• I guess I feel like I ought to elaborate just a tad. I’m NOT arguing that the issue isn’t political, nor, I suppose, do I disagree with you in the least when you suggest that it shouldn’t be. Frankly, we need more love, less hate, and as little in the way of partisan lines drawn on the question as possible. Instead, I’m arguing that whether we like it or not it IS a politicized issue. One party has circled the wagons around various iterations of the “traditional marriage” issue and the other has made equality a big plank of their platform. Once upon a time that same party was doing all it could to keep blacks down while some time earlier it was the first party that freed the slaves. And so on. I’m rather proudly not a member of either of those parties.

        There is little in life that ISN’T political, that I can see. Hell, sports are political. Look at the NCAA’s plantation business model. Look at the nickname of the football team in Washington. Look at the question among insiders as to whether Michael Sam will be a “distraction.” I rarely go out of my way to avoid these politicizations because it feels dishonest to me. I guess I feel like it is what it is, so let’s acknowledge it and discuss it honestly.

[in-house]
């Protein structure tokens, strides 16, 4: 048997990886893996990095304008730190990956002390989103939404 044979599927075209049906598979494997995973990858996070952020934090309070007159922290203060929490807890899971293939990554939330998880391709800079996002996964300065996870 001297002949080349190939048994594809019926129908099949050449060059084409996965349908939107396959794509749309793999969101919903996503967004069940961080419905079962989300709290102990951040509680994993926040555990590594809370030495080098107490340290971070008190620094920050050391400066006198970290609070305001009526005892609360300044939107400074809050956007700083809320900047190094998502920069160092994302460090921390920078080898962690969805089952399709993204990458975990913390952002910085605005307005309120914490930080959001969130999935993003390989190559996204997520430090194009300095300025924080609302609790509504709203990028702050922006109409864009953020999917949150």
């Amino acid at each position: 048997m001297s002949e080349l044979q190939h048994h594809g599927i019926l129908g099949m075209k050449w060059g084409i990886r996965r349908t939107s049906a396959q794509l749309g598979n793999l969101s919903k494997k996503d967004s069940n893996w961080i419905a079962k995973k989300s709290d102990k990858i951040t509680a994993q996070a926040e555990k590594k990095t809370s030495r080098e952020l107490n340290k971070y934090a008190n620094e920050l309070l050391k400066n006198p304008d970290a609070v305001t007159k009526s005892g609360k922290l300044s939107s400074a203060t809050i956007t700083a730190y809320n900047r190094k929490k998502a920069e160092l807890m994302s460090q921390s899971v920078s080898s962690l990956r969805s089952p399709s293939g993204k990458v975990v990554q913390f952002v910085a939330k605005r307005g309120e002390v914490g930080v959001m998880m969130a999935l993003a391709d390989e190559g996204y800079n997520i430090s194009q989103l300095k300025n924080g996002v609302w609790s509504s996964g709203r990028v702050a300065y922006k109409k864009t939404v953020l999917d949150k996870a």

2. I don’t listen to Coulter or Limbaugh so I don’t know exactly what they spew Sam but I suspect it is several orders of magnitude less hateful than “God Hates Fags.” My point is that mentioning them distracted me from your message which I agree with wholeheartedly by the way.

    Maybe I’m just being sensitive. There’s a meme going around recently about Fred Phelps being a democrat and running for state senate and governor of Kansas, all of which are true but have nothing to do with his inherent evilness. Yet small minds grab crap like that and hold it up as proof positive that one party or the other are Satan’s spawn.

    Let us lay partisanship aside and simply agree that asshats are asshats and old Freddy Boy was their king!

    • I don’t listen to Coulter or Limbaugh so I don’t know exactly what they spew Sam but I suspect it is several orders of magnitude less hateful than “God Hates Fags.” My point is that mentioning them distracted me from your message which I agree with wholeheartedly by the way.

      Well, if the issue is tone rather than the underlying message that some people don’t deserve rights, then that’s true for Limbaugh. Coulter, though, is basically Phelps in an expensive dress. If she’s less odious, it ain’t by much.